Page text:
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I was invited by the CII to be part of a panel discussion at the TN Solar Convention held on 21 Dec at Chennai ( here’s a detailed post on the same – ). The panel discussion’s theme was “Financing and Market Development for Solar in India”.

The discussion was part of a larger convention on solar energy, where quite a few luminaries had gathered and presented their views. I could attend only a portion of the convention as I had other work back at office, so there is no way I can do justice to writing on the convention as a whole – hence I will stick to details of my panel discussion and a few others observations I could make in the couple of hours I was there.

I also had the opportunity to have a brief chat with Christodas Gandhi, chairmal of TEDA. Dr Gandhi has been ably leading TEDA for the past one year and he is very passionate about making a difference to the state. TEDA in fact holds regular meetings at its offices where it tries to create awareness and promote renewable energy  sustainability in TN. While interacting with me and the other panelists, Dr Gandhi was  and he was very enthusiastic about solar companies setting up manufacturing base in India.

Zoom now to the panel discussion. The discussion was moderated by Pashupathi Gopalan, CEO of SunEdison India, and the other panelists were from HSBC (Manav Futnani from the Project Finance section ) and E&Y (Sanjay Chakrabarti, Partner)…

Manav spoke on the criteria his bank (HSBC) would use to project finance projects, risk assessment methodologies and his perspectives on financing renewable energy projects in India. Sanjay dwelt on the trends in renewable energy investing in India and finished on a confident note that India could be one of the star destinations for renewable energy investments during the 2011-20 decade. I spoke on creating a demand for solar. I stressed on the need for innovating on the four Ps (Product, Place, Positioning and Price). My talk was pretty much a summary of what I had done at the Solar 2010 a couple of months back ( and ).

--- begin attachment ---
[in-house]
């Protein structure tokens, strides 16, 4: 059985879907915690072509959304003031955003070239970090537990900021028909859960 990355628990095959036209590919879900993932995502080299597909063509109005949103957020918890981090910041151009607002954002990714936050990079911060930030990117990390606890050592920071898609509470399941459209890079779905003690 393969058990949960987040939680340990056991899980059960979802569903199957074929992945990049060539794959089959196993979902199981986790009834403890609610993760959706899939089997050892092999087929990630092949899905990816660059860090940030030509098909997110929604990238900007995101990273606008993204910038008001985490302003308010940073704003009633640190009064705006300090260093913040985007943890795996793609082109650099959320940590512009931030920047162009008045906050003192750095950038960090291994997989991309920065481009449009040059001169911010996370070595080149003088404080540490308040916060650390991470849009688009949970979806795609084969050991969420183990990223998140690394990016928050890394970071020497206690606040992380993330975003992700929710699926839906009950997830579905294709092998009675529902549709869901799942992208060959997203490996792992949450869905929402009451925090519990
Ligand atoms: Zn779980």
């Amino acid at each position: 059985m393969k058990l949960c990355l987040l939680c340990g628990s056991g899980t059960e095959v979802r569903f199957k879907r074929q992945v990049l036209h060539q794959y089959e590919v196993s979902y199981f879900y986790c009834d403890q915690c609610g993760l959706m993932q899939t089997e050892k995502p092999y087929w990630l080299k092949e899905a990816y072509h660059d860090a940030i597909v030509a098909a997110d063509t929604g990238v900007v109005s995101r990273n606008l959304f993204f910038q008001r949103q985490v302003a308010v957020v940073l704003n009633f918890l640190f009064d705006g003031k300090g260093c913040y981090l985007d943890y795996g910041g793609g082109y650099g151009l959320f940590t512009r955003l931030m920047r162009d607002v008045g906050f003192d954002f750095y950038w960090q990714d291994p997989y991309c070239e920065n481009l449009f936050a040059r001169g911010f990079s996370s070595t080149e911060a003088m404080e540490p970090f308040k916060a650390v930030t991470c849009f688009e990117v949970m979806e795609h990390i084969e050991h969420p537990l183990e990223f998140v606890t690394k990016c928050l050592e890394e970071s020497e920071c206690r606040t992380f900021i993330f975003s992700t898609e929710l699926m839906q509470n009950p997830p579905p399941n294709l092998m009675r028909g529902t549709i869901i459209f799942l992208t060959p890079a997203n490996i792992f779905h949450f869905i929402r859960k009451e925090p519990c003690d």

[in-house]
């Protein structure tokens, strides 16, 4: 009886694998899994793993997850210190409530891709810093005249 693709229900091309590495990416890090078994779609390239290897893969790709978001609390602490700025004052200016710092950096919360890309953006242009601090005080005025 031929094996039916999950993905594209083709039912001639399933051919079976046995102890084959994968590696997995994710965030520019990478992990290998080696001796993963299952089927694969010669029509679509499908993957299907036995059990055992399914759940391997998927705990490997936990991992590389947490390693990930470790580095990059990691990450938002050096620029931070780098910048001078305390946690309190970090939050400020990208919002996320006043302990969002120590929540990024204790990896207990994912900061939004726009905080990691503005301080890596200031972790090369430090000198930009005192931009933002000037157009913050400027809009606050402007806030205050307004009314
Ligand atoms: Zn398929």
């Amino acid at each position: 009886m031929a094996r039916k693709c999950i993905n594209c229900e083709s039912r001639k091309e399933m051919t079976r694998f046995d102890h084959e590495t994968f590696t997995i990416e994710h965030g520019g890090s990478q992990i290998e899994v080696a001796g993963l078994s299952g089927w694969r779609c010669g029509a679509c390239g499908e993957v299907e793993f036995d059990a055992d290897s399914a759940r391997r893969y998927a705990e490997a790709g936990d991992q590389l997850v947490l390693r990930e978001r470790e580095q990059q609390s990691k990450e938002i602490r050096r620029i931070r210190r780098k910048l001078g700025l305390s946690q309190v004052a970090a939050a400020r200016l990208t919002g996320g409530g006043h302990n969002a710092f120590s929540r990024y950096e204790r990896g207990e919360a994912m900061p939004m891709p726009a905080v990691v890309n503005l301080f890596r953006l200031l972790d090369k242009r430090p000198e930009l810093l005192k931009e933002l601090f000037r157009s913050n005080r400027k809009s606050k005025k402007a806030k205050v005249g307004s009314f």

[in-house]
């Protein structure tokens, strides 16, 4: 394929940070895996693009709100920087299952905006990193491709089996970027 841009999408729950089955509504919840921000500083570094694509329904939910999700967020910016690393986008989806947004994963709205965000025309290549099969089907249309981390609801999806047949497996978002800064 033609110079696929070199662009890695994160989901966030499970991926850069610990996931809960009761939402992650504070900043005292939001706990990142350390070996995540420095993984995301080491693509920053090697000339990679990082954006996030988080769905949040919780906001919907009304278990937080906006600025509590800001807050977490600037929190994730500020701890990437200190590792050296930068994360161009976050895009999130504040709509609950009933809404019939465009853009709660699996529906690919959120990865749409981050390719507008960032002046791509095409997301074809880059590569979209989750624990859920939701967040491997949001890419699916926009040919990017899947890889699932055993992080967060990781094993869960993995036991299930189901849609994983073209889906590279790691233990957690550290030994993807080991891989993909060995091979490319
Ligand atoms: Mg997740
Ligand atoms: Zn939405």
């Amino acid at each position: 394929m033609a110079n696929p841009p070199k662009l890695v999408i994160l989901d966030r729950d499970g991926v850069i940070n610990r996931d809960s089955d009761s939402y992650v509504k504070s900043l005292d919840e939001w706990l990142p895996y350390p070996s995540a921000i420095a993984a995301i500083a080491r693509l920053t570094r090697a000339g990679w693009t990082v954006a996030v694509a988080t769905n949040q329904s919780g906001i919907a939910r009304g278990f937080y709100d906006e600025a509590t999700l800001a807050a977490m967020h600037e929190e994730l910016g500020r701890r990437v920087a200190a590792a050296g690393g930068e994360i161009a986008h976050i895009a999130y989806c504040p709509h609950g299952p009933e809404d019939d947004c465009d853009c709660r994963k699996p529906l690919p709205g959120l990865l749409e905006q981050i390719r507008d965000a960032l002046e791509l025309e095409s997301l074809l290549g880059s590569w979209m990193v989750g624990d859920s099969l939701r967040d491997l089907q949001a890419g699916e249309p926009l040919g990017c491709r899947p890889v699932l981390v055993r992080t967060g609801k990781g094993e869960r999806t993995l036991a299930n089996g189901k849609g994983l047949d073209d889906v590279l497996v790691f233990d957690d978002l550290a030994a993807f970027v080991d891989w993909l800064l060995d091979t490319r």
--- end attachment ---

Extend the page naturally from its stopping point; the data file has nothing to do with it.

(l to r: Manav – HSBC, myself, Sanjay – E& Y, Pashupathy – SunEdison)



I also had the opportunity to have one-on-one interactions with Pashpuathy, Manav and Sanjay. That was the more exciting part for me, because while on the podium, everyone becomes formal and mouths what they are supposed to mouth, and not always what they really think (and pretty much includes me!).

Pashu was quite excited about the overall potential for solar in India, though I guess I could sense that he felt that things were going a bit slower than expected.

Manav seemed to have the banker’s caution for investing in renewable energy. HSBC in India has already invested in renewable energy (in wind primarily), but Manav was clear that he needed a more clarity and conviction in solar before banks like HSBC started investing there – he seemed to be particularly concerned about technology obsolescence and how that could affect project revenues. One thing I was glad to know from him was that most of the investments that HSBC had made were pure project finance (non-recourse) and not based on the promoter’s balance sheets (In fact, day after the seminar I met a senior manager from Canara Bank and he again mentioned that most investments the bank had made in renewable energy were based purely on the merits of the projects and not that of the promoter).

Sanjay mentioned how, in spite of the fact that E&Y did not have a division dedicated to cleantech / renewable energy until a few months back, they are convinced that this was one of the most important sectors for the company. In this context, he also mentioned that his company was keenly looking at partnerships with experts both in the business and technology domains in order to increase its depth of offerings to the clients (E&Y’s feelings were pretty much repeated by another person from KPMG who met me after I finished my talk; he also said KPMG had a number of clients who were keen on cleantech and the company was looking at tying up domain specific experts in this context).

During the brief couple of hours I spent there after my talk, I interacted with over a dozen entrepreneurs/companies. It was difficult for me to tear myself away from them – they were all so excited about knowing more! I could especially sense the enthusiasm for small entrepreneurs to get into renewable energy. I was hearing so many ideas discussed around me in the half hour I was hanging around after my panel discussion that I am convinced that what we need is a catalyst who can somehow take the good ideas out of these to the market quickly and cost effectively (more so because most of the blokes having those ideas are small entrepreneurs).

Talking of catalysts, that was the idea we had when started the EAI Club, both online ( ) and offline. For those of you who might not know, at Chennai we hold regular offline meetings for the EAI club (usually every third sunday) and so far the meetings have been very stimulating, and we have met a whole lot of interesting folks along the way. Brief details of the previous EAI Club Chennai meets are provided here ( ) and here ( ).